The Role of the Cooperative Extension in Food Safety
By Ellen Thomas and Ben Chapman, Ph.D.
Land-grant universities in the United States were established with the Morrill Acts of 1862 and 1890. Their mission was to educate the public on subjects of agriculture, home economics and other practical tasks in the home—to literally extend research and help families across the country. While food safety was not initially within the mission’s scope, food safety has a strong and intertwined history within land-grant universities and Cooperative Extension.
In 1890, Professor Stephen M. Babcock at the University of Wisconsin invented a device that tested the butterfat content of milk quickly and efficiently. He shared this technology with the university and dairy industry throughout the state, creating an open and engaging relationship between the university and the public that continues to this day.
In the early 1900s, advocates began to call for better-quality milk, as well as bringing milk sanitation laws and training inspectors to be consistent in how they enforced regulations. This led to creation of the International Association of Dairy and Milk Inspectors in 1912 (the precursor to the International Association of Food Protection). One of the nation’s greatest challenges was how to obtain the most technical, up-to-date information, and to effectively communicate it to dairy farmers.
In addition to teaching and research, land-grant universities have a long tradition of connecting academics and research to the masses, originally in largely rural areas through a delivery mechanism known as extension; 2014 marks 100 years of the Cooperative Extension system in the United States. The Smith-Lever Act in 1914 further solidified the role of extension in land-grant universities by creating a partnership with the U.S. Department of Agriculture (USDA), in which USDA would provide funds to each state to carry out extension work.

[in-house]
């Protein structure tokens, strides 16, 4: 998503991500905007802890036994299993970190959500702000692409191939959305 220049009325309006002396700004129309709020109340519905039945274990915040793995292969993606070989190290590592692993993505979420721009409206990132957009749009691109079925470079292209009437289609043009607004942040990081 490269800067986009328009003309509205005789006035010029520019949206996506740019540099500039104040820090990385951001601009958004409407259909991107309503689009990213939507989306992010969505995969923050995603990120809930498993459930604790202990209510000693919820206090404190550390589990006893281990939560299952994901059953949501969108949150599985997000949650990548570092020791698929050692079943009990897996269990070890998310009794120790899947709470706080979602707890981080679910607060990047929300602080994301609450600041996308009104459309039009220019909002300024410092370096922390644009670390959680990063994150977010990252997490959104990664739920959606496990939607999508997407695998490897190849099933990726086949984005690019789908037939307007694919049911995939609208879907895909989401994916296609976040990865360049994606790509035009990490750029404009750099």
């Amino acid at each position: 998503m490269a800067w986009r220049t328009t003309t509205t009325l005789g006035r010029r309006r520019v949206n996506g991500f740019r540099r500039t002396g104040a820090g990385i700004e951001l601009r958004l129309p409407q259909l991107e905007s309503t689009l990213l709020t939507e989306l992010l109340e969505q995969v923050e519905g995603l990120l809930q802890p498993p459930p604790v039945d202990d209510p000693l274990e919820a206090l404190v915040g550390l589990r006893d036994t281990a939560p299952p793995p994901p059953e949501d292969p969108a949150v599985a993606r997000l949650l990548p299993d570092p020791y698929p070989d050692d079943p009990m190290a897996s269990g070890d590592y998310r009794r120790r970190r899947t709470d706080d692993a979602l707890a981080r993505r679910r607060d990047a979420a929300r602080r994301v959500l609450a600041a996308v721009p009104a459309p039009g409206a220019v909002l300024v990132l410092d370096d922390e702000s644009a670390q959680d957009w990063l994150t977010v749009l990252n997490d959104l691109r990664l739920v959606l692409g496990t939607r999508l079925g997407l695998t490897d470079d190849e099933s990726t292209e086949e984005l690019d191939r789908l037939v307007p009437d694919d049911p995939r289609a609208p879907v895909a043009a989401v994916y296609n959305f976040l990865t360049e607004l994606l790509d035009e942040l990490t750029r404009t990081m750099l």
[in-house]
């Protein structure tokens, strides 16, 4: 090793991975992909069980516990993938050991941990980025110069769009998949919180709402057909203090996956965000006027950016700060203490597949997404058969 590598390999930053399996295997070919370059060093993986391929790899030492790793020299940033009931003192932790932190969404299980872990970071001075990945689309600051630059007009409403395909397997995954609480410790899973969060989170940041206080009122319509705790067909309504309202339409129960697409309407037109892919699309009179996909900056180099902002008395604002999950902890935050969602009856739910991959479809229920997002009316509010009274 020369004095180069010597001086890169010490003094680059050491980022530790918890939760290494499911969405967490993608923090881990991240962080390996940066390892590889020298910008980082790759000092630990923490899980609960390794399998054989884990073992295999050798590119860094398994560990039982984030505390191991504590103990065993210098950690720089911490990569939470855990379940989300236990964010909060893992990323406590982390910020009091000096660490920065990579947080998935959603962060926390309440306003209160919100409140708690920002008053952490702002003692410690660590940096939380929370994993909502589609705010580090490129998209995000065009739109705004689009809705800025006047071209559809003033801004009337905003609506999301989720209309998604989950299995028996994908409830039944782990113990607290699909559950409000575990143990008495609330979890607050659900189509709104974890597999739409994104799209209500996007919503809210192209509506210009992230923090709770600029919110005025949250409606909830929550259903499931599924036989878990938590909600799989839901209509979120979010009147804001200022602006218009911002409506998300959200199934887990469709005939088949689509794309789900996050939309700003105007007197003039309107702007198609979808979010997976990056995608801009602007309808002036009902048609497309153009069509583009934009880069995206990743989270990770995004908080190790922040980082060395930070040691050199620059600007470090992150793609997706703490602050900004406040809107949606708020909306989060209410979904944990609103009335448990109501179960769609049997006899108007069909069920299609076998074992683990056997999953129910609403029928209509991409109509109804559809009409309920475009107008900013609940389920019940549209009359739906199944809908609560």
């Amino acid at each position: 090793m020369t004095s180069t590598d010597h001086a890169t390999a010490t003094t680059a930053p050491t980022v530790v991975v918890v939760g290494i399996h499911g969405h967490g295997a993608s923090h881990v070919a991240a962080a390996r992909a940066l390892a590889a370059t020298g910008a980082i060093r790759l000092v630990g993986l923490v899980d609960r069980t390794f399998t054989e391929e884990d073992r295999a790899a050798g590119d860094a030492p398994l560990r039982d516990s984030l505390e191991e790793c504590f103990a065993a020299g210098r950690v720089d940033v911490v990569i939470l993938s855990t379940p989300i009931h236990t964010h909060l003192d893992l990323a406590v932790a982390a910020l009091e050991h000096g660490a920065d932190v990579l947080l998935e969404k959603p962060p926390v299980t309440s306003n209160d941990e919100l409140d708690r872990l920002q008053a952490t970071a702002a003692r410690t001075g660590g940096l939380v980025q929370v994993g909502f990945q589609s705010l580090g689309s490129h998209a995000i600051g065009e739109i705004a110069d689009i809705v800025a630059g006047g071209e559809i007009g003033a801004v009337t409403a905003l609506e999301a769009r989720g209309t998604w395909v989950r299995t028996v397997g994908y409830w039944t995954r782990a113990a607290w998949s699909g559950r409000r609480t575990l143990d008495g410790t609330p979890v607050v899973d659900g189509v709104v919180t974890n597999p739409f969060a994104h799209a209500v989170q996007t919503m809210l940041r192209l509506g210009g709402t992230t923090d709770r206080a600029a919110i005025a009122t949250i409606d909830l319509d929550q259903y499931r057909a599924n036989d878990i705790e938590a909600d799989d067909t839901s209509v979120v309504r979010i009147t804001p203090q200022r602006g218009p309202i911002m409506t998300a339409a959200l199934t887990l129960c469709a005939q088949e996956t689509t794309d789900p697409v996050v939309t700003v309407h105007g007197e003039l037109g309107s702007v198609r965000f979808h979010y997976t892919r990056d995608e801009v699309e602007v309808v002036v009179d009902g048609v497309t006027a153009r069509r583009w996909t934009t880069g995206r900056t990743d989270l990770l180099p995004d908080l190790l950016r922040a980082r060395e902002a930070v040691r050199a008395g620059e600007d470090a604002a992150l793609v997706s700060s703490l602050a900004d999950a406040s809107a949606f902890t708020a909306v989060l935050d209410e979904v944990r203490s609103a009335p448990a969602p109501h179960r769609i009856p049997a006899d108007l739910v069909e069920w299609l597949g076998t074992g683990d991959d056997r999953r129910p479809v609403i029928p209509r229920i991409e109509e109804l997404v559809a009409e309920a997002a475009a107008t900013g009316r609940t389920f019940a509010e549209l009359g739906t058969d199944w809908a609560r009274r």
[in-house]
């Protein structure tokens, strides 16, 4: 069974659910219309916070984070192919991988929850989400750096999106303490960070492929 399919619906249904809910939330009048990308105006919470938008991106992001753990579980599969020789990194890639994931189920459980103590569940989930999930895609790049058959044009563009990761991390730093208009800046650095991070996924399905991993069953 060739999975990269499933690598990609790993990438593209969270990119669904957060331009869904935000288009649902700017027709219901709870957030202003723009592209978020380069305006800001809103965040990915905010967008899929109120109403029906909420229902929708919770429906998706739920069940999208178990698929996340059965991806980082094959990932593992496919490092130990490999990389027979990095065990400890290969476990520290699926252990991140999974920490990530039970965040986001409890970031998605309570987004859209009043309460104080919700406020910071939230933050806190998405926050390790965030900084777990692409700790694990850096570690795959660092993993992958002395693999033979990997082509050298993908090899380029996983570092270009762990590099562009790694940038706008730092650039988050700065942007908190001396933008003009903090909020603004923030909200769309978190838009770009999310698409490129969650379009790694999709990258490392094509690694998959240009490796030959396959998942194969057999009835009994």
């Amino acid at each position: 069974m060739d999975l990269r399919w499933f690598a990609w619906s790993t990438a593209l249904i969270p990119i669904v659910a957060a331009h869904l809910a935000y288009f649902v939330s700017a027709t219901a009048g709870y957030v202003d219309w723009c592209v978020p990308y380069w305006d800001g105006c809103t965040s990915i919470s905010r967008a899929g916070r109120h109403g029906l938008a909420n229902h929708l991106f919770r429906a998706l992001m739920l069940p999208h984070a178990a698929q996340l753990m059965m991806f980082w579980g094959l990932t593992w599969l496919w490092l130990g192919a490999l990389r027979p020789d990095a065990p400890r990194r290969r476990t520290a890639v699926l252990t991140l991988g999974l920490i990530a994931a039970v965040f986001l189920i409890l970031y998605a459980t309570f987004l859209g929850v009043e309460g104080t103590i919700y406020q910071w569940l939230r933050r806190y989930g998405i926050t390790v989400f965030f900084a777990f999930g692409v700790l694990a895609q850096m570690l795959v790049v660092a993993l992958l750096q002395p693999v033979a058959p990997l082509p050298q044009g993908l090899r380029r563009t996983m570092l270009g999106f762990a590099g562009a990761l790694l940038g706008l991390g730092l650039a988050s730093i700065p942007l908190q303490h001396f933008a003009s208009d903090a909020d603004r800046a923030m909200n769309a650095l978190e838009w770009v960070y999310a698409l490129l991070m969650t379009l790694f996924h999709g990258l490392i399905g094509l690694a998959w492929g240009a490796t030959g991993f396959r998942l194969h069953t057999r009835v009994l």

In North Carolina, strong extension programs emerged from canning clubs and corn clubs. These organizations were effective in providing useful information for those interested in home preservation, increasing crop yields, volunteerism and community fellowship. The clubs later developed into 4-H. The structure and overall group principles of 4-H were defined in 1919 at a meeting in Kansas City. Today, 4-H reaches 7 million American children and includes groups in rural, urban and suburban communities in every state; youth are exposed to a wide variety of topics in agriculture and STEM (science, technology, engineering and mathematics).
During World War I, extension helped increase crop yields and home preserving, as well as the organization of groups to fill gaps in the labor force. Extension helped create farming cooperatives and provided instruction on home practices to aid families during the Depression. During World War II, extension dramatically increased food production as part of the Victory Garden program.
In the 1960s, Rutgers University extension agricultural engineer William Roberts revolutionized greenhouse farming with the innovation of pumping air between plastic films. Approximately 65 percent of commercial greenhouses throughout the world use this technology today. Further similar greenhouse technology developments continued under Roberts in the years that followed.
In 1969, President Lyndon Johnson began the Expanded Food Nutrition Extension Program (EFNEP) as part of his War on Poverty. Program assistants were trained to teach nutrition and food safety, and to promote overall wellness. EFNEP now operates in all 50 states, Puerto Rico, American Samoa, Guam, the Virgin Islands, Northern Marianas and Micronesia. There are both adult and youth programs with the goal of promoting high-quality diets among audiences with lower incomes and limited access to resources.